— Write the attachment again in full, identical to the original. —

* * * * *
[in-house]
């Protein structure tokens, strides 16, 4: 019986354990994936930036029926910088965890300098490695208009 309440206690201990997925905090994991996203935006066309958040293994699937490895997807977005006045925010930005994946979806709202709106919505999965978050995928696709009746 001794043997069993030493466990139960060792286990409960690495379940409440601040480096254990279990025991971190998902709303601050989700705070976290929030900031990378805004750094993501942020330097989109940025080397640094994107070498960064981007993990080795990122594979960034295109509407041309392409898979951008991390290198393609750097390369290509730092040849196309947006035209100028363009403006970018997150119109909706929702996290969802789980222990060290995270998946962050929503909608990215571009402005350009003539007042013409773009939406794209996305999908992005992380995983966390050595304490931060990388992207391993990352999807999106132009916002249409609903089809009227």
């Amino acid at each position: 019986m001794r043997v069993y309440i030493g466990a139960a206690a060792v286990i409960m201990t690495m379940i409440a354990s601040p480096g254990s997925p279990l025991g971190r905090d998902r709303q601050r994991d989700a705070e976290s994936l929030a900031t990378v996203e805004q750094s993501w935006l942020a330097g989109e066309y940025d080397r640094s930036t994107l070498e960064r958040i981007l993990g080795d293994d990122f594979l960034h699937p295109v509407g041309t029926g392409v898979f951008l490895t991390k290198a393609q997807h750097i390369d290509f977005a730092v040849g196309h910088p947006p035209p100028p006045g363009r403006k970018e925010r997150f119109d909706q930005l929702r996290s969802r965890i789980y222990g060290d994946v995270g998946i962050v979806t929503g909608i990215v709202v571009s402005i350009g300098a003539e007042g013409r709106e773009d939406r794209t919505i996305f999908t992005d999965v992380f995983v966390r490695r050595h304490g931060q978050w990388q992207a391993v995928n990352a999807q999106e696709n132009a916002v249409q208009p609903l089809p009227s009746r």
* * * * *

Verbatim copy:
[in-house]
């Protein structure tokens, strides 16, 4: 019986354990994936930036029926910088965890300098490695208009 309440206690201990997925905090994991996203935006066309958040293994699937490895997807977005006045925010930005994946979806709202709106919505999965978050995928696709009746 001794043997069993030493466990139960060792286990409960690495379940409440601040480096254990279990025991971190998902709303601050989700705070976290929030900031990378805004750094993501942020330097989109940025080397640094994107070498960064981007993990080795990122594979960034295109509407041309392409898979951008991390290198393609750097390369290509730092040849196309947006035209100028363009403006970018997150119109909706929702996290969802789980222990060290995270998946962050929503909608990215571009402005350009003539007042013409773009939406794209996305999908992005992380995983966390050595304490931060990388992207391993990352999807999106132009916002249409609903089809009227």
């Amino acid at each position: 019986m001794r043997v069993y309440i030493g466990a139960a206690a060792v286990i409960m201990t690495m379940i409440a354990s601040p480096g254990s997925p279990l025991g971190r905090d998902r709303q601050r994991d989700a705070e976290s994936l929030a900031t990378v996203e805004q750094s993501w935006l942020a330097g989109e066309y940025d080397r640094s930036t994107l070498e960064r958040i981007l993990g080795d293994d990122f594979l960034h699937p295109v509407g041309t029926g392409v898979f951008l490895t991390k290198a393609q997807h750097i390369d290509f977005a730092v040849g196309h910088p947006p035209p100028p006045g363009r403006k970018e925010r997150f119109d909706q930005l929702r996290s969802r965890i789980y222990g060290d994946v995270g998946i962050v979806t929503g909608i990215v709202v571009s402005i350009g300098a003539e007042g013409r709106e773009d939406r794209t919505i996305f999908t992005d999965v992380f995983v966390r490695r050595h304490g931060q978050w990388q992207a391993v995928n990352a999807q999106e696709n132009a916002v249409q208009p609903l089809p009227s009746r």